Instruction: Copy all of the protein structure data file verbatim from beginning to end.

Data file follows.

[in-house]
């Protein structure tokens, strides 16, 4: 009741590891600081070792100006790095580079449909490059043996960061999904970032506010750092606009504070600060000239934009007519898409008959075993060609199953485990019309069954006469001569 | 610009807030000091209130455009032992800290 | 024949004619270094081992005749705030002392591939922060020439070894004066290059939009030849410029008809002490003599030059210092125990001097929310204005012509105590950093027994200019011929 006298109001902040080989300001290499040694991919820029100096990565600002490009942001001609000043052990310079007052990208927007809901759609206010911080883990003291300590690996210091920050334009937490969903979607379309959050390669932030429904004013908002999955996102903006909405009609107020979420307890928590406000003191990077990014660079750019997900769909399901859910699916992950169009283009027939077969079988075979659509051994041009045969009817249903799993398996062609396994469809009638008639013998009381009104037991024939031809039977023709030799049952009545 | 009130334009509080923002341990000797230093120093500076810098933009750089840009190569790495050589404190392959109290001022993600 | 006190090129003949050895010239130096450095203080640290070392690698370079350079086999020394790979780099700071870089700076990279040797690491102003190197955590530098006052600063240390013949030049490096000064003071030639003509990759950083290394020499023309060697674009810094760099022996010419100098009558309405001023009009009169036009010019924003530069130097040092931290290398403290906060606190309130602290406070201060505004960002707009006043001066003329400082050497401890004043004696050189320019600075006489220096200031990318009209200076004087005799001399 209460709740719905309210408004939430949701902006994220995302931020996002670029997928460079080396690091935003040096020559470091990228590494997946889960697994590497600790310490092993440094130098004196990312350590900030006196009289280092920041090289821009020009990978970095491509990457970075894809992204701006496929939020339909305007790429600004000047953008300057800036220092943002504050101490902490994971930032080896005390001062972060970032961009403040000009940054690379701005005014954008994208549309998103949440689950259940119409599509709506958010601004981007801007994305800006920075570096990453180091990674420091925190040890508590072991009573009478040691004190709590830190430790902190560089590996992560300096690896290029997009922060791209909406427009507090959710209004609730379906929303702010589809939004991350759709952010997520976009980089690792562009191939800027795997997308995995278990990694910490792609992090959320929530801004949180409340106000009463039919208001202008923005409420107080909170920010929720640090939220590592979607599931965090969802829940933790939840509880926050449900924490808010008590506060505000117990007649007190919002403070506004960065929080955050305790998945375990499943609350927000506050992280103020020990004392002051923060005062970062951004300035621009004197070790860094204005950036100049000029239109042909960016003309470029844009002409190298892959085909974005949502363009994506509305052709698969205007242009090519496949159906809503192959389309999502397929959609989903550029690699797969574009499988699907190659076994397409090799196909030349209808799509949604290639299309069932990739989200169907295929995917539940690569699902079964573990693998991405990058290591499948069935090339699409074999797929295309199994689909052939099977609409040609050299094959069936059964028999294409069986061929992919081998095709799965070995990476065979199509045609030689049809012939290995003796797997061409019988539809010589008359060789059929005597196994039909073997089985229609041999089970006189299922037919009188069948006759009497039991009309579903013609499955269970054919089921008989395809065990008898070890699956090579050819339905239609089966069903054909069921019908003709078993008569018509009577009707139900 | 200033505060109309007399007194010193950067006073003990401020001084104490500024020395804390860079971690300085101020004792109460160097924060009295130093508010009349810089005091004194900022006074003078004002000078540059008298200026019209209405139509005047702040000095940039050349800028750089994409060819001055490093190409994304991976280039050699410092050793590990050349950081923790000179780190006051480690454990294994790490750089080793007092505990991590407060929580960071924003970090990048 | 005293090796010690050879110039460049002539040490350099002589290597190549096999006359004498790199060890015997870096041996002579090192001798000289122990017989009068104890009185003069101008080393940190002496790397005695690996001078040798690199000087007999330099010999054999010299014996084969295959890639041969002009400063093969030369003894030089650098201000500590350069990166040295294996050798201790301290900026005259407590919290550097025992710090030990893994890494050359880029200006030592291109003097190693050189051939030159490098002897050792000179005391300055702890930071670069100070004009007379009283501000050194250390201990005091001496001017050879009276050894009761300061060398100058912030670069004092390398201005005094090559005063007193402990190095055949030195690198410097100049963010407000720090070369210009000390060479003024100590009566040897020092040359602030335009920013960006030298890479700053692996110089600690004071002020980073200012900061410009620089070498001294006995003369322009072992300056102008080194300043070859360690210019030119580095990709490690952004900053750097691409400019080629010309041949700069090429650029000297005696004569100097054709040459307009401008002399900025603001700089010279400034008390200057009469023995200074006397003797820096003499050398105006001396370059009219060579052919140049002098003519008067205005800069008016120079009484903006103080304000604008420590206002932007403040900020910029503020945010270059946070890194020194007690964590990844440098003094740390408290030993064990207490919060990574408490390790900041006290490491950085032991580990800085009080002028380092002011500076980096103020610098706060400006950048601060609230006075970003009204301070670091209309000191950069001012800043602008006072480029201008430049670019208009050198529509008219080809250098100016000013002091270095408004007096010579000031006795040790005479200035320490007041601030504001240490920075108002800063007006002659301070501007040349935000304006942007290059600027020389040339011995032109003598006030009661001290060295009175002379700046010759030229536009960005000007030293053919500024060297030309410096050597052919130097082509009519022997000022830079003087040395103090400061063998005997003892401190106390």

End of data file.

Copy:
[in-house]
């Protein structure tokens, strides 16, 4: 009741590891600081070792100006790095580079449909490059043996960061999904970032506010750092606009504070600060000239934009007519898409008959075993060609199953485990019309069954006469001569 | 610009807030000091209130455009032992800290 | 024949004619270094081992005749705030002392591939922060020439070894004066290059939009030849410029008809002490003599030059210092125990001097929310204005012509105590950093027994200019011929 006298109001902040080989300001290499040694991919820029100096990565600002490009942001001609000043052990310079007052990208927007809901759609206010911080883990003291300590690996210091920050334009937490969903979607379309959050390669932030429904004013908002999955996102903006909405009609107020979420307890928590406000003191990077990014660079750019997900769909399901859910699916992950169009283009027939077969079988075979659509051994041009045969009817249903799993398996062609396994469809009638008639013998009381009104037991024939031809039977023709030799049952009545 | 009130334009509080923002341990000797230093120093500076810098933009750089840009190569790495050589404190392959109290001022993600 | 006190090129003949050895010239130096450095203080640290070392690698370079350079086999020394790979780099700071870089700076990279040797690491102003190197955590530098006052600063240390013949030049490096000064003071030639003509990759950083290394020499023309060697674009810094760099022996010419100098009558309405001023009009009169036009010019924003530069130097040092931290290398403290906060606190309130602290406070201060505004960002707009006043001066003329400082050497401890004043004696050189320019600075006489220096200031990318009209200076004087005799001399 209460709740719905309210408004939430949701902006994220995302931020996002670029997928460079080396690091935003040096020559470091990228590494997946889960697994590497600790310490092993440094130098004196990312350590900030006196009289280092920041090289821009020009990978970095491509990457970075894809992204701006496929939020339909305007790429600004000047953008300057800036220092943002504050101490902490994971930032080896005390001062972060970032961009403040000009940054690379701005005014954008994208549309998103949440689950259940119409599509709506958010601004981007801007994305800006920075570096990453180091990674420091925190040890508590072991009573009478040691004190709590830190430790902190560089590996992560300096690896290029997009922060791209909406427009507090959710209004609730379906929303702010589809939004991350759709952010997520976009980089690792562009191939800027795997997308995995278990990694910490792609992090959320929530801004949180409340106000009463039919208001202008923005409420107080909170920010929720640090939220590592979607599931965090969802829940933790939840509880926050449900924490808010008590506060505000117990007649007190919002403070506004960065929080955050305790998945375990499943609350927000506050992280103020020990004392002051923060005062970062951004300035621009004197070790860094204005950036100049000029239109042909960016003309470029844009002409190298892959085909974005949502363009994506509305052709698969205007242009090519496949159906809503192959389309999502397929959609989903550029690699797969574009499988699907190659076994397409090799196909030349209808799509949604290639299309069932990739989200169907295929995917539940690569699902079964573990693998991405990058290591499948069935090339699409074999797929295309199994689909052939099977609409040609050299094959069936059964028999294409069986061929992919081998095709799965070995990476065979199509045609030689049809012939290995003796797997061409019988539809010589008359060789059929005597196994039909073997089985229609041999089970006189299922037919009188069948006759009497039991009309579903013609499955269970054919089921008989395809065990008898070890699956090579050819339905239609089966069903054909069921019908003709078993008569018509009577009707139900 | 200033505060109309007399007194010193950067006073003990401020001084104490500024020395804390860079971690300085101020004792109460160097924060009295130093508010009349810089005091004194900022006074003078004002000078540059008298200026019209209405139509005047702040000095940039050349800028750089994409060819001055490093190409994304991976280039050699410092050793590990050349950081923790000179780190006051480690454990294994790490750089080793007092505990991590407060929580960071924003970090990048 | 005293090796010690050879110039460049002539040490350099002589290597190549096999006359004498790199060890015997870096041996002579090192001798000289122990017989009068104890009185003069101008080393940190002496790397005695690996001078040798690199000087007999330099010999054999010299014996084969295959890639041969002009400063093969030369003894030089650098201000500590350069990166040295294996050798201790301290900026005259407590919290550097025992710090030990893994890494050359880029200006030592291109003097190693050189051939030159490098002897050792000179005391300055702890930071670069100070004009007379009283501000050194250390201990005091001496001017050879009276050894009761300061060398100058912030670069004092390398201005005094090559005063007193402990190095055949030195690198410097100049963010407000720090070369210009000390060479003024100590009566040897020092040359602030335009920013960006030298890479700053692996110089600690004071002020980073200012900061410009620089070498001294006995003369322009072992300056102008080194300043070859360690210019030119580095990709490690952004900053750097691409400019080629010309041949700069090429650029000297005696004569100097054709040459307009401008002399900025603001700089010279400034008390200057009469023995200074006397003797820096003499050398105006001396370059009219060579052919140049002098003519008067205005800069008016120079009484903006103080304000604008420590206002932007403040900020910029503020945010270059946070890194020194007690964590990844440098003094740390408290030993064990207490919060990574408490390790900041006290490491950085032991580990800085009080002028380092002011500076980096103020610098706060400006950048601060609230006075970003009204301070670091209309000191950069001012800043602008006072480029201008430049670019208009050198529509008219080809250098100016000013002091270095408004007096010579000031006795040790005479200035320490007041601030504001240490920075108002800063007006002659301070501007040349935000304006942007290059600027020389040339011995032109003598006030009661001290060295009175002379700046010759030229536009960005000007030293053919500024060297030309410096050597052919130097082509009519022997000022830079003087040395103090400061063998005997003892401190106390």